Simply Communicate: The Power Of Saying What Needs To Be Said

Have you ever had that moment when you know you need to have a hard conversation? 

I used to waste whole days thinking about what to say in those moments.  Most of the time, I would rehearse my words over and over, but I rarely, if ever, would express them. 

This was tragic because the people in my life didn’t really know me, and my relationships became shallow and more complicated. 

Here is how I moved toward simplicity in saying what needs to be said. 

A couple months back I was beginning to have a conversation in my mind with a friend who had hurt me.  While doing this, I was frantically sweeping the kitchen floor.  I often go into a cleaning frenzy when I don’t want to face hard things and I just want to control something in my life. My husband saw what was going on and said, “Why don’t you just call your friend and tell her how you feel?”  My first thought was:  “I can’t do that.”  “I need more time to think this through.” But I didn’t need more time.  I needed to face my fear that my friend would not understand me.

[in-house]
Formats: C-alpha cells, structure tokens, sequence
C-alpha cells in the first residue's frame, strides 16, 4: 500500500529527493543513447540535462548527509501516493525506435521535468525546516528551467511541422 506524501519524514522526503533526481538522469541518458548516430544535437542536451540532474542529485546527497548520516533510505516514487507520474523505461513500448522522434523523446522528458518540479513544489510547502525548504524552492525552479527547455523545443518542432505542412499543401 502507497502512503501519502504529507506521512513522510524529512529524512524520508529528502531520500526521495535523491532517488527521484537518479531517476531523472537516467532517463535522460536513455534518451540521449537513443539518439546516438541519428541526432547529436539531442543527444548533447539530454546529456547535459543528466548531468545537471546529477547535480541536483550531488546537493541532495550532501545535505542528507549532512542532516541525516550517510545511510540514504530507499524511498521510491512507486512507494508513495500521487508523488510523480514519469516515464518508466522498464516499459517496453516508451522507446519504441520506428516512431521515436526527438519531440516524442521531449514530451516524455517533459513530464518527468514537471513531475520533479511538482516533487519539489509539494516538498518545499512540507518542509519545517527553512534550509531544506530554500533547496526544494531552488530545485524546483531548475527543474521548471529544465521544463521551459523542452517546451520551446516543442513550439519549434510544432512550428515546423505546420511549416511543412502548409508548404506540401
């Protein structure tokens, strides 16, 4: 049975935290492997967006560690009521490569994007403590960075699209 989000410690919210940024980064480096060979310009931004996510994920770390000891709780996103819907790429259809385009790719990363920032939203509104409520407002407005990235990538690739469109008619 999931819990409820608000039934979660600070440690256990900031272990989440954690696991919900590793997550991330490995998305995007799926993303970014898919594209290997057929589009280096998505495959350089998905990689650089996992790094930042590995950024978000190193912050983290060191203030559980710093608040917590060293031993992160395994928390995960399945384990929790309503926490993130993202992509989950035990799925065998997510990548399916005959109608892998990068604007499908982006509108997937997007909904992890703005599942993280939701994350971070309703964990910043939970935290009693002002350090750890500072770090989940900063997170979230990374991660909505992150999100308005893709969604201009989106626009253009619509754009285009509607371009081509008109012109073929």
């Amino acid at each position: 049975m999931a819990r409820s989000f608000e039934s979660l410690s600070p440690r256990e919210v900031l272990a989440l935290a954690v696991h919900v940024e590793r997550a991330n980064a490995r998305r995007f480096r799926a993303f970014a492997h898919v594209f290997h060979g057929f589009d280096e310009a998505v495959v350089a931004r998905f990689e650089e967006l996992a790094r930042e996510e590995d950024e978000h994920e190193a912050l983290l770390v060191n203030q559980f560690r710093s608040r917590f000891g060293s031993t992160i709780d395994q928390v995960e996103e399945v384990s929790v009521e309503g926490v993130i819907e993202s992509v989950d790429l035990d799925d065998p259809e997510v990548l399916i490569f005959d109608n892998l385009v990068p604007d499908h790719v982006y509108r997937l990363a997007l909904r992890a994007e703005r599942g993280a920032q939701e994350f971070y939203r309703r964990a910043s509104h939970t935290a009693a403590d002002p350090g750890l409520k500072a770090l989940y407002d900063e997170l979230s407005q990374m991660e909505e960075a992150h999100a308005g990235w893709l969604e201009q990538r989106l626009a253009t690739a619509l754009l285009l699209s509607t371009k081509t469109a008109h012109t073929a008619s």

Photo courtesy of Miki Wick

Photo courtesy of Miki Wick

So I faced my fear.  I decided to go for it.  I put down my broom.  I left crumbs on the floor and I called my friend. As, I tearfully bumbled though how I felt I was amazed by the love and grace she extended.  She forgave me. She told me she loved and supported me.

Looking back, I am so thankful I put down the broom. I’m thankful I called instead of having another hard conversation stuck in my head.  If I had said nothing I would have missed out on hearing the sweetness of her voice as she shared her heart with me.  I would have missed the opportunity to be known and to know her better.  And honestly, I would have wasted countless hours thinking about what and if I should say anything. 

This experience taught me there is great beauty in the rawness of our unpolished words.  I doubt all such conversations I have going forward will turn out this well.  But, I still think it’s worth the risk to simply communicate.   While the risks are real, the potential for richer relationships is real too.